The summit panel on storytelling features speakers from Australia and India: Gabrielle Dolan (author, Stories for Work), Sejal Vohra (author, Data Storytelling), and Ramya Ranganathan (management consultant and professor). Storytelling is a powerful platform for organisational communication, particularly in a context of information overload and rapid transformation.
Via empathetic narrative, stories can help organisations learn from failure and mistakes, and enable understanding of the broader context from data and analytics. This calls for a culture of open communication and honest self-reflection, the speakers explain.
The ongoing pandemic has showcased the power of storytelling to promote exemplary courage and dedication – as well as the cost of non-compliance and rash behaviour. In the context of the conference theme on AI, storytelling can also highlight differences between utopian and dystopian views of the future.
In the business context, storytelling can improve employee productivity, cultural cohesion, corporate branding, and customer connects. Effective storytelling and persuasion are also seen as a hallmark of great leaders, as explained by Carmine Gallo (Five Stars). Narrative intelligence is an important competence for organisations in a world of constant change, innovation and disruption, as shown by Michael Margolis (Story 10X).
Deepak Ramasamy of Standard Chartered Bank identifies a number of impact areas for gamification in driving employee engagement, motivation and performance. “Gamification helps the staff see beyond mind-numbing metrics,” he explains.
He clarifies that gamification is about much more than “points, badges and leader boards.” Game elements and mechanics can be chosen to meet the right needs and problem statements.
Too much of the same approach leads to saturation, monotony and loss of interest. Choice of context is also important, eg. cricket instead of F1 in India. “Some games allow you to gamify more metrics than one,” Deepak explains.
Gamification is being increasingly used not just in learning but performance and culture change as well. “Gamification can also play a vital role in solving for social causes,” Deepak says.
“Have a clear and tangible RoI. Build a culture of self-governance and excellence. Keep in mind that it is play that should help you do serious things better with a smile,” he advises business leaders.
The pandemic push to knowledge sharing
“The COVID crisis yanked organisations into the Digital Era – with surprising results,” observes Rudolph D'souza of Afcons Infrastructure. He points to the way governments used digital messaging with simple and attractive graphics, and divided activities into phases with names like Lockdown 1.0, Lockdown 2.0, Unlock 1.0, and so on.
Rudolph points to the example of a wearables company putting its entire fitness regimen online for free during the lockdown period. “They epitomise the philosophy of ‘doing well by doing good’. This goodwill generated through knowledge sharing will serve them for years to come,” he says. Many individual professionals also monetised some of their knowledge by conducting direct-to-consumer classes.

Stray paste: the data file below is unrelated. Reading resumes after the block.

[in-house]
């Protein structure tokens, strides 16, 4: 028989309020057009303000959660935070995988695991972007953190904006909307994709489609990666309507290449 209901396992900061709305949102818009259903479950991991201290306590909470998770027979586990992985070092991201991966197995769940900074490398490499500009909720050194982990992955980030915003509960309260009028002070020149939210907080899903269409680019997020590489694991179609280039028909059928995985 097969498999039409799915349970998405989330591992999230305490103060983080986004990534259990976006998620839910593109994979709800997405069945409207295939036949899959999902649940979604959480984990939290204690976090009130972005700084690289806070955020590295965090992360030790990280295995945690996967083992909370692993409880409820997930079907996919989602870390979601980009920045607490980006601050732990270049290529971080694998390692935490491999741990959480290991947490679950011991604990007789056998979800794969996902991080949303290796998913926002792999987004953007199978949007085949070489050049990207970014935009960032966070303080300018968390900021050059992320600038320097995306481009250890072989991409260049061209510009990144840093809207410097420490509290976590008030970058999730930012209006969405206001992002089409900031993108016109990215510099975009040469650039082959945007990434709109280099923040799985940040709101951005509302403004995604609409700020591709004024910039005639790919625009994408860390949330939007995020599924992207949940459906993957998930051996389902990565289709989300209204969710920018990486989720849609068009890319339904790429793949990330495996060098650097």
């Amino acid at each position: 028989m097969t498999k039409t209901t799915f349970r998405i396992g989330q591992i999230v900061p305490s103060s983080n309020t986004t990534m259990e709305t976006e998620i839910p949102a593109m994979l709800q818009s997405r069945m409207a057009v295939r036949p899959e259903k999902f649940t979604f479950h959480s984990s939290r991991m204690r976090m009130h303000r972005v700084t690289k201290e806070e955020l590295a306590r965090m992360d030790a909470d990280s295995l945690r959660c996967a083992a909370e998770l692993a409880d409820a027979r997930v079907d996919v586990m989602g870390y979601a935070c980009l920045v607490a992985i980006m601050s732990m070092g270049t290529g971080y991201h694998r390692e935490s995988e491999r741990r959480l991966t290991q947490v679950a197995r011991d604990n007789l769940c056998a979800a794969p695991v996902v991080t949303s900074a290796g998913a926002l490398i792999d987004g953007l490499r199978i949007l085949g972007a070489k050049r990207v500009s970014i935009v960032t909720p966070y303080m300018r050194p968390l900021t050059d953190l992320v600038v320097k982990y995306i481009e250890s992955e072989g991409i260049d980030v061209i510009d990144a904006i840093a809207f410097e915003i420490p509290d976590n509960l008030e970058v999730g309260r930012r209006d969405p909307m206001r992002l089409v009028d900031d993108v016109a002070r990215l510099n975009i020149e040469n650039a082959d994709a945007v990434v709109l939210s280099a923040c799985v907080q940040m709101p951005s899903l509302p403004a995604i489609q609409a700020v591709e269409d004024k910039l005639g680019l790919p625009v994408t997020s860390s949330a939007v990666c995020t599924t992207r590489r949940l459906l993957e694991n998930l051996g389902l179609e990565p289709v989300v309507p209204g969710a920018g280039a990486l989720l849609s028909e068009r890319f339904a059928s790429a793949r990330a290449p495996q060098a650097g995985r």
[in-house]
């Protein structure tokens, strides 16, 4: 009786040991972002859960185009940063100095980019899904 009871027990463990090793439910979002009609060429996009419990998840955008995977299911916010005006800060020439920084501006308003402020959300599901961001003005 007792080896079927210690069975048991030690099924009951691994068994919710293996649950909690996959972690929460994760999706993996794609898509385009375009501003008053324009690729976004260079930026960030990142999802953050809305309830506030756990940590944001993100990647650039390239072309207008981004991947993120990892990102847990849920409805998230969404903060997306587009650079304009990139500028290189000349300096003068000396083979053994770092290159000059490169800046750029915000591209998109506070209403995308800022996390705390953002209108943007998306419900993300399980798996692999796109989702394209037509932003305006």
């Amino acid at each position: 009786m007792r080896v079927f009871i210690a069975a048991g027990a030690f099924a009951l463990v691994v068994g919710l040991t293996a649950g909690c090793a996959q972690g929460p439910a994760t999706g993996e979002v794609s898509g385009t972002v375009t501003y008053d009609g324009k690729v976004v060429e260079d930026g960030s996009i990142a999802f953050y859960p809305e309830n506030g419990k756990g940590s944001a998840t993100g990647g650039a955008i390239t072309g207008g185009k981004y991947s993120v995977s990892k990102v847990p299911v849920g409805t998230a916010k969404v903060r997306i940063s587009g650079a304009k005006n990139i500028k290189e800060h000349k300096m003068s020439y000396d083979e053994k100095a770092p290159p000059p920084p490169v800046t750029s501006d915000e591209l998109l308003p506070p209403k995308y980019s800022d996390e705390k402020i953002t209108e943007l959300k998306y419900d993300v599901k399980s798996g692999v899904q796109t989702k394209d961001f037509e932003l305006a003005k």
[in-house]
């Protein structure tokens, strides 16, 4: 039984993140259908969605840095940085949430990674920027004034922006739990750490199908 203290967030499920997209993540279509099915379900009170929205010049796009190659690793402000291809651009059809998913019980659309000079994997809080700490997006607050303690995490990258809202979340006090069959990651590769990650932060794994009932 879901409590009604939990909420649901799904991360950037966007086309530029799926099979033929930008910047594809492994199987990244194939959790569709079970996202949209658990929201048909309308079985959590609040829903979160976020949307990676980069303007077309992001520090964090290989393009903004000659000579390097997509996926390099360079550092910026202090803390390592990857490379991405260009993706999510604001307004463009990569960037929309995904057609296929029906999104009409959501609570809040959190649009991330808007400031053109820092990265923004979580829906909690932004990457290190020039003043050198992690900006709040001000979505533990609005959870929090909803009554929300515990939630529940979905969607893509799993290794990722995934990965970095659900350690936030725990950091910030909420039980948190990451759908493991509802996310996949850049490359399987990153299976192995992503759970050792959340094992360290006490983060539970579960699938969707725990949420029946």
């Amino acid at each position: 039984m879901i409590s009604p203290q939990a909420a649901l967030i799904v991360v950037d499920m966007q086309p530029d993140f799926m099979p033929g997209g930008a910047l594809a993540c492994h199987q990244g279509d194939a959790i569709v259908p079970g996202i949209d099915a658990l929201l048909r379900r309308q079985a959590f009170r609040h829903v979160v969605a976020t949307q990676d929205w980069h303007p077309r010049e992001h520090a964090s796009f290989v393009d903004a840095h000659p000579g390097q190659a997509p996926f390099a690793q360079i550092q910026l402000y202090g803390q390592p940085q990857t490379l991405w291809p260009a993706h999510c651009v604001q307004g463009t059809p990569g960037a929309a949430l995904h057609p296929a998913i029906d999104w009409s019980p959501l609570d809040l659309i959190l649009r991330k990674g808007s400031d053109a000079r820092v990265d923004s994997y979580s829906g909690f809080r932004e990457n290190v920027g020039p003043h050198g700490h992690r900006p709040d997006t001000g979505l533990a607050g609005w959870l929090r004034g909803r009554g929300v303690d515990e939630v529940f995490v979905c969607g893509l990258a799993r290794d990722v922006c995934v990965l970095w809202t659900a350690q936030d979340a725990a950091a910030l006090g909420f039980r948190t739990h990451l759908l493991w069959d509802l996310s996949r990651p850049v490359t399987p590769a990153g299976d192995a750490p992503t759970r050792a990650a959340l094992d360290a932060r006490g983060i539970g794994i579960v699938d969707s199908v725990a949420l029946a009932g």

“Responses to the COVID crisis showed the value of increased collaboration and video-conferencing,” observes Ravi Shankar Ivaturi of Unisys. More important was the focus on removal of points of failure, and the attention given to empathy and patience.
“Some work from office has already shifted to work from home. Some of that in turn is going to shift to work from home town,” he adds, as people revaluate decisions to live in crowded and expensive cities. “KM will have a role to play in this distributed workforce sharing a common vision,” he emphasises.
“COVID-19 has led to increased digitisation and more businesses moving online,” observes Srinivas Mahankali of NISG. This will spur data management, analytics, and automation technologies to predict demand patterns and optimise resources, along with cybersecurity.
From governments and businesses to universities and NGOs, video-conferencing and online training picked up pace due to the pandemic, observes Hariprasad Reddy of Wipro. Board meetings and awards ceremonies also moved online.
“WFH is here to stay in most industries, leading to new measures of efficiency and effectiveness. Distilling or atomising SoPs is critical, along with knowledge level assessment and work allocation,” he adds.
In the longer run, the pandemic has also triggered a revaluation of global supply chains and manufacturing. “World leaders are set to discuss and debate strategies for ‘going local,’ reversing earlier trends of ‘going global’ in times to come,” Hariprasad predicts.
Beyond COVID: climate change
“Humans are a remarkable species and capable of achieving incredible outcomes – if they are pushed into changing,” explains Arthur Shelley, Founder of Intelligent Answers.
“The majority of people are not good at proactively changing themselves, although fortunately some are. These proactive members of our species are the role models for emerging trends,” he says.
“I optimistically believe that the COVID crisis has triggered an increased focus on the more important aspects of quality of life for many people,” Arthur adds. This includes WFH and investing an extra couple of hours with family rather than commuting.
He asks: Why should one be “going back to normal” when you can “proceed forward” to something better? The entrepreneurs who see this opportunity to generate new products and services will set the trend, he adds.
“The COVID crisis was a catalyst to triggering changes – some good, others not. Leaders who used scientific analysis were more successful than those who engaged in denial or political posturing, leading to the most cases and deaths,” he observes. “Those countries who took the hard short-term decisions early had among the lowest cases and deaths,” Arthur adds.
Knowledge sharing is contextual; decisions influence the behavioural environment, which either elevates humanity or demonstrates the worst of it. This is also revealed in the diversity of perceptions and responses to shared knowledge in the case of the climate change crisis, he explains.
“COVID-19 did not destroy the economy, it was the disruptive catalyst that highlighted the weaknesses in this unsustainable system,” Arthur emphasises. He calls for greater reflection and action on lifestyle, sustainability and wealth distribution as humanity tackles the crisis of global warming.
(Edited by Teja Lele Desai)